Funding boost puts automotive skills on track

1 min read

The government is collaborating with automotive manufacturers to ensure skills across the sector by inspiring the next generation of vehicle makers and creating new routes into automotive careers.

To move the initiative forward business secretary Vince Cable has announced £11.3m of government funding alongside a £2.8m investment and £16.4m in-kind contributions from industry.

The project, developed through the Automotive Council’s Business Environment and Skills Group, brings together automotive businesses to ensure future skills needs are met for UK vehicle manufacturers and supply chain companies. It follows a successful bid from the group for funding through the government’s Employer Ownership Pilot, a £340m competitive fund that invited employers to tell the government how they would better use public investment, alongside their own, to invest in the skills.

In a statement, business secretary Vince Cable said: ‘Employment in the automotive industry is set to grow in the coming years, with multi-billion pound investments taking hold and production volumes on course for record levels.

‘With developments such as connectivity and advanced manufacturing taking the sector into exciting new territory, recruitment is a major challenge facing the industry.’

Companies including Aston Martin, Bentley, BMW, Ford, General Motors, GKN, Honda, Jaguar Land Rover, Nissan and Toyota will work together with the government, SEMTA and SMMT through the Automotive Council to advance workforce skills.

According to the Department of Business, Innovation and Skills (BIS) this will include creating an industry standard jobs framework and identifying so-called employment hot spots to encourage more young people into automotive manufacturing careers.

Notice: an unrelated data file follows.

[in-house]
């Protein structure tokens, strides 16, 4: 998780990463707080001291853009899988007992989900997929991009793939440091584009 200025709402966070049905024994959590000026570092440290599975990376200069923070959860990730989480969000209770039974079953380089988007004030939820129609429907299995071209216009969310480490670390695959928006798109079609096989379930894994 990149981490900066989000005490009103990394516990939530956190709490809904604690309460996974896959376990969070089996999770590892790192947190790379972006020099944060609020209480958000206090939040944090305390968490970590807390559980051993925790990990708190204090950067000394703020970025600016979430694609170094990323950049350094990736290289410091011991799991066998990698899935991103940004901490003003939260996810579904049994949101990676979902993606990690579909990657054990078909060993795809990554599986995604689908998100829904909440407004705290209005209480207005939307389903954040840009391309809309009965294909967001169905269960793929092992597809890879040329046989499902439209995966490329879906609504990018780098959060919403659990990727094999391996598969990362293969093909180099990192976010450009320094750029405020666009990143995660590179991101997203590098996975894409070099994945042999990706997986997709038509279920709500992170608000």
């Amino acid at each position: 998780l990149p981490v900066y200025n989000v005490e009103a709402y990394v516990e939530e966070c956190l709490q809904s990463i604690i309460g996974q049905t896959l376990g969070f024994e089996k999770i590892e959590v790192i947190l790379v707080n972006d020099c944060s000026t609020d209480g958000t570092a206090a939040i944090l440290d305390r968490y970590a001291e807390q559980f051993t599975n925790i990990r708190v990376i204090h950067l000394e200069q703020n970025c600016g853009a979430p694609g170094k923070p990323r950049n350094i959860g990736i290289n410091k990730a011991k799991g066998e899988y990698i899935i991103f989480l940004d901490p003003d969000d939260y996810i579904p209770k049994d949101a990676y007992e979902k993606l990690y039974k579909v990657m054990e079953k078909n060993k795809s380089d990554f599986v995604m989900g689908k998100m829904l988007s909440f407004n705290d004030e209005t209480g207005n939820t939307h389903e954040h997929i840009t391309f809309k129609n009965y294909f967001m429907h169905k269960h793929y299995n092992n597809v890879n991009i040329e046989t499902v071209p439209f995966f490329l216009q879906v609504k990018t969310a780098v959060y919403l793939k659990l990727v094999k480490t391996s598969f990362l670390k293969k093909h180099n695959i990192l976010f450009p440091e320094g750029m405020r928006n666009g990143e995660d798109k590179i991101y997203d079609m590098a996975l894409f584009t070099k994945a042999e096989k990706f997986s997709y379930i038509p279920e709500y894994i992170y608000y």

Existing employees will also benefit from industry collaboration to strengthen their technical, management and leadership skills. Small and medium-sized enterprises will be supported in gaining access to industry standard skills development whilst qualified engineers from other professions, such as the Armed Forces, will be able to train to apply their knowledge and skills in the automotive industry.

Further initiatives include:

  • Giving 4,500 nine year-olds an experience of working in the industry through a one day production simulation
  • Taking on 960 11 to 16 year-old Industrial Cadets, to develop vital industry skills in team working, communications and problem solving over a six day programme
  • Providing a route to work for 225 19 plus year-olds, with a 15 day programme offering vocational training and simulated work activities designed by their potential future employers. Assessing functional and employability skills will lead to further work experience at a host company, helping young people with little or no workplace experience and vocational skills on a route to possible future apprenticeships

Source: BIS